Market Insider with Patti Domm Trader Talk with Bob Pisani

More

  Monday, 15 Aug 2016 | 3:57 PM ET

Behind a boring stock market, there are great signs for investors

Posted ByBob Pisani
The Merrill Lynch bull, statue and corporate symbol, outside the Merrill Lynch Denver Meridian complex
Cyrus McCrimmon | The Denver Post | Getty Images
The Merrill Lynch bull, statue and corporate symbol, outside the Merrill Lynch Denver Meridian complex

Stocks: Where are we now? Forget the narrow trading range, low volume and low volatility. Beneath the August doldrums, stocks are moving.

»Read more
  Friday, 12 Aug 2016 | 7:00 AM ET

The market signs to watch during the presidential cycle

Posted ByBob Pisani
Signals, signs to watch for, road signs
Larry Washburn | Getty Images

The old Wall Street chestnuts aren't working ... or are they? Several traders have inquired why the old Wall Street chestnuts don't seem to be working any more:

  1. As goes January so goes the year — but the S&P is up 7 percent so far this year!
  2. Sell in May and go away — but the S&P is up 5.8 percent since the end of April!
  3. August is the weakest month of the year — the S&P is up fractionally, though it's still early.

Have we entered some weird new universe? Is the Fed causing these signals to fail? (That's what a lot of traders think.)

»Read more
  Thursday, 11 Aug 2016 | 10:53 AM ET

Macy's finally starts addressing the overstored retail landscape

Posted ByBob Pisani

Pisani: 'Over-stored' rate favorite metric of the day
Pisani: 'Over-stored' rate favorite metric of the day   

Macy's takes the lead and finally starts addressing the overstored retail landscape. Macy's CEO Terry Lundgren showed up on "Squawk Box" to talk about his company's earnings this morning, and threw out one of the more interesting stats I've heard this month.

He noted that the United States has 7.3 square feet of retail space per person, while France and Japan both have 1.7 square feet, and the U.K. has 1.3 square feet.

The United States has almost five times more retail space per person than France, Japan and the U.K.? Yep. Terry rightly described the situation as "ridiculous."

Lundgren is addressing that by announcing Macy's will be closing 100 underperforming stores out of a base of 728. That is quite a reduction. The annual sales loss could approach $1 billion, but that might be offset somewhat by expense savings.

»Read more
  Wednesday, 10 Aug 2016 | 5:54 PM ET

The World Trade Center retail complex is finally opening

Posted ByBob Pisani
World Trade Center site in the Manhattan borough of New York
Andrew Kelly | Reuters
World Trade Center site in the Manhattan borough of New York

The opening of the World Trade Center retail complex comes at an important moment for downtown New York: 15 years after 9/11 the downtown has completely transformed, but is there enough demand for a huge retail complex?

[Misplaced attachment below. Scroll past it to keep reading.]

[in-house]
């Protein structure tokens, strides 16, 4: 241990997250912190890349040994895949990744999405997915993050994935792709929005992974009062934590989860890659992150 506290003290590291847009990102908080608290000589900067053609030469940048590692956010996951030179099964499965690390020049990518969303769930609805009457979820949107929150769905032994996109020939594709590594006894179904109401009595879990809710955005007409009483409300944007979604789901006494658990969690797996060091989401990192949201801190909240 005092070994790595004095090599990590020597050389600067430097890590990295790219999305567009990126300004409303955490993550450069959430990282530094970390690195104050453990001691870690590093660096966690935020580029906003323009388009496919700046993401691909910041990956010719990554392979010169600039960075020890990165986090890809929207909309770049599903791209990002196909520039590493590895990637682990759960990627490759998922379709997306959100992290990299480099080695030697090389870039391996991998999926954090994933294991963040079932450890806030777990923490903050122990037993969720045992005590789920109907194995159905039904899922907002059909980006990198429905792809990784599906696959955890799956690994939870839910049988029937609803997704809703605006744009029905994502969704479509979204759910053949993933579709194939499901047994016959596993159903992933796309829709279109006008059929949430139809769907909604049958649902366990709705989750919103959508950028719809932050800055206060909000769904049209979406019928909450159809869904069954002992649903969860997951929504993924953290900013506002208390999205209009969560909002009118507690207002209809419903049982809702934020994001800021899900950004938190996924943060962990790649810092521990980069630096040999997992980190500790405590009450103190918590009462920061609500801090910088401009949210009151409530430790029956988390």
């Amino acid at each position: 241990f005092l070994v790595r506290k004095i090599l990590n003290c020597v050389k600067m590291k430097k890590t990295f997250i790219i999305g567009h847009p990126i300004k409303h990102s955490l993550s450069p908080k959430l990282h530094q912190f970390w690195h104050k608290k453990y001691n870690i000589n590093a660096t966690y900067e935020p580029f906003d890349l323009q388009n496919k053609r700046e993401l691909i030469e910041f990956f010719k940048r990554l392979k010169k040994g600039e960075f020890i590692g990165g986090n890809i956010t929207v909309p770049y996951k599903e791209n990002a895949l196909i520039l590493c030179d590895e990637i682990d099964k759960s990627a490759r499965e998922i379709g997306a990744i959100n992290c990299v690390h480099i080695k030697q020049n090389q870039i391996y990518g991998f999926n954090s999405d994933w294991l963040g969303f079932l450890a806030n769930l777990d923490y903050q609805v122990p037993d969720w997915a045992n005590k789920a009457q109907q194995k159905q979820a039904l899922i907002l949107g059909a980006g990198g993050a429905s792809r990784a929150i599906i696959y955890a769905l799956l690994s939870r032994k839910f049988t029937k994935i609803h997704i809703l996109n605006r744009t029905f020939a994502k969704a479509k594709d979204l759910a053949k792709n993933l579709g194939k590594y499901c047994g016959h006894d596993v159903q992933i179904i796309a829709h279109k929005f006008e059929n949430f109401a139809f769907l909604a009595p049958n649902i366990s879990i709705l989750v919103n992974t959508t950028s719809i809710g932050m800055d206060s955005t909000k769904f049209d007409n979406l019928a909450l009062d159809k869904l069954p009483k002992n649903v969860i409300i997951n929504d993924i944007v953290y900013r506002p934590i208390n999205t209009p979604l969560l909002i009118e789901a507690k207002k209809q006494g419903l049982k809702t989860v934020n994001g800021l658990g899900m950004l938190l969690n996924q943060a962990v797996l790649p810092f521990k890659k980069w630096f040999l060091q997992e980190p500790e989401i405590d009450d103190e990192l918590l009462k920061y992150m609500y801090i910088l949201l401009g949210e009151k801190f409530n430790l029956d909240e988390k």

The Westfield World Trade Center, as it is being called, consists of 125 stores, plus Eataly, a 41,000 square-foot food emporium where shoppers can buy 300 types of cheeses, 150 brands of olive oil, 300 types of dried pastas, and dine and drink their way through restaurants, coffee and pastry and prosciutto bars, and take cooking classes.

It all sounds wonderful, but who are the customers? Downtown players I've spoken with identify three key constituents.

Westfield, which is in charge of the retail complex, says it anticipates 15 million global travelers to visit downtown by 2017 to visit the 9/11 Memorial and Museum, 1 WTC Observatory and other local points of interest.

»Read more
  Monday, 8 Aug 2016 | 1:57 PM ET

Pisani: Don't let dull market fool you, something exciting happening in tech

Posted ByBob Pisani

This dull market is masking a tech breakout.

Last week, the Nasdaq composite recorded its first all-time high since July 20, 2015, boosted by the performance of stocks from mega-cap names like eBay, Google, Microsoft and Apple.

In an exclusive video for PRO members, CNBC's Bob Pisani explains what the rally in tech means for the overall stock market.

»Read more
  Monday, 8 Aug 2016 | 7:47 AM ET

Invest in the 'new economy? Kensho rolls out a solution

Posted ByBob Pisani

Introducing the Kensho New Economy Indices
Introducing the Kensho New Economy Indices   

CNBC on Monday is initiating a new way to look at the global economy —specifically a new way to look at a very important part of that economy: the "new economy."

We're launching a new set of tools in conjunction with our partners at Kensho that we and our viewers can use to better understand the rapidly changing economy and investing landscape.

They're called Kensho New Economy Indices, a series of 16 indexes that provide ways to invest in disruptive technologies and trends using the existing public markets.

By the "new economy," we're talking about industries that are poised to grow rapidly in the next decade, and grow fast: The phrase "exponential growth" is often used. But what exactly is it? And more importantly how do you measure it, and how can you invest in it?

»Read more

About Trader Talk with Bob Pisani

  • Direct from the floor of the NYSE, Trader Talk with Bob Pisani provides a dynamic look at the reasons for the day’s actions on Wall Street. If you want to go beyond the latest numbers— Bob will tell you why the market does what it does and what it means for the next day’s trading.

 

  • Bob Pisani

    A CNBC reporter since 1990, Bob Pisani covers Wall Street from the floor of the New York Stock Exchange.

Wall Street